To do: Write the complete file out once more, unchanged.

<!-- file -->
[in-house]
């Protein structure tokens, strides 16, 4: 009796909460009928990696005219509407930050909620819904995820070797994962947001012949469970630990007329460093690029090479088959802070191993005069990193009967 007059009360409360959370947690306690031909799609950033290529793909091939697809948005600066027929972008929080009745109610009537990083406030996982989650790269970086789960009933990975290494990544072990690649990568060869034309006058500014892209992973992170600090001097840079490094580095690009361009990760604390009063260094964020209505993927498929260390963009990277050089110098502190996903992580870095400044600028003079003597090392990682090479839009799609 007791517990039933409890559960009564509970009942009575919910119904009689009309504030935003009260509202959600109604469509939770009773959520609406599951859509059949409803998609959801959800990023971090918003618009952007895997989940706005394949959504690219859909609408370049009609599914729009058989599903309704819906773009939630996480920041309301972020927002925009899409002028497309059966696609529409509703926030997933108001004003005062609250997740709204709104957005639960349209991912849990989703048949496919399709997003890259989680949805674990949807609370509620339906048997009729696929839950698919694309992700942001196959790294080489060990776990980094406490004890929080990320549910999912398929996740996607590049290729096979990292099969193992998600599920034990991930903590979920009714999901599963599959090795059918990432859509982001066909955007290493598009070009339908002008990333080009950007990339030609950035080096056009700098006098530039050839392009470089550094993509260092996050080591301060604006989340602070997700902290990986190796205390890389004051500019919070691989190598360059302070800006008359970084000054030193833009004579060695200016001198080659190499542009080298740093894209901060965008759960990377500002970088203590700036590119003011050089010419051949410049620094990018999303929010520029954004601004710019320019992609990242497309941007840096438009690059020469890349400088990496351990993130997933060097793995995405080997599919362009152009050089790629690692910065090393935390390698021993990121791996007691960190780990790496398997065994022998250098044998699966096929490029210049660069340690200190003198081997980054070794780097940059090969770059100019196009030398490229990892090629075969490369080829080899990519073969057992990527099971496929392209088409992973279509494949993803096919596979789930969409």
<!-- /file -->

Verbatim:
[in-house]
């Protein structure tokens, strides 16, 4: 009796909460009928990696005219509407930050909620819904995820070797994962947001012949469970630990007329460093690029090479088959802070191993005069990193009967 007059009360409360959370947690306690031909799609950033290529793909091939697809948005600066027929972008929080009745109610009537990083406030996982989650790269970086789960009933990975290494990544072990690649990568060869034309006058500014892209992973992170600090001097840079490094580095690009361009990760604390009063260094964020209505993927498929260390963009990277050089110098502190996903992580870095400044600028003079003597090392990682090479839009799609 007791517990039933409890559960009564509970009942009575919910119904009689009309504030935003009260509202959600109604469509939770009773959520609406599951859509059949409803998609959801959800990023971090918003618009952007895997989940706005394949959504690219859909609408370049009609599914729009058989599903309704819906773009939630996480920041309301972020927002925009899409002028497309059966696609529409509703926030997933108001004003005062609250997740709204709104957005639960349209991912849990989703048949496919399709997003890259989680949805674990949807609370509620339906048997009729696929839950698919694309992700942001196959790294080489060990776990980094406490004890929080990320549910999912398929996740996607590049290729096979990292099969193992998600599920034990991930903590979920009714999901599963599959090795059918990432859509982001066909955007290493598009070009339908002008990333080009950007990339030609950035080096056009700098006098530039050839392009470089550094993509260092996050080591301060604006989340602070997700902290990986190796205390890389004051500019919070691989190598360059302070800006008359970084000054030193833009004579060695200016001198080659190499542009080298740093894209901060965008759960990377500002970088203590700036590119003011050089010419051949410049620094990018999303929010520029954004601004710019320019992609990242497309941007840096438009690059020469890349400088990496351990993130997933060097793995995405080997599919362009152009050089790629690692910065090393935390390698021993990121791996007691960190780990790496398997065994022998250098044998699966096929490029210049660069340690200190003198081997980054070794780097940059090969770059100019196009030398490229990892090629075969490369080829080899990519073969057992990527099971496929392209088409992973279509494949993803096919596979789930969409």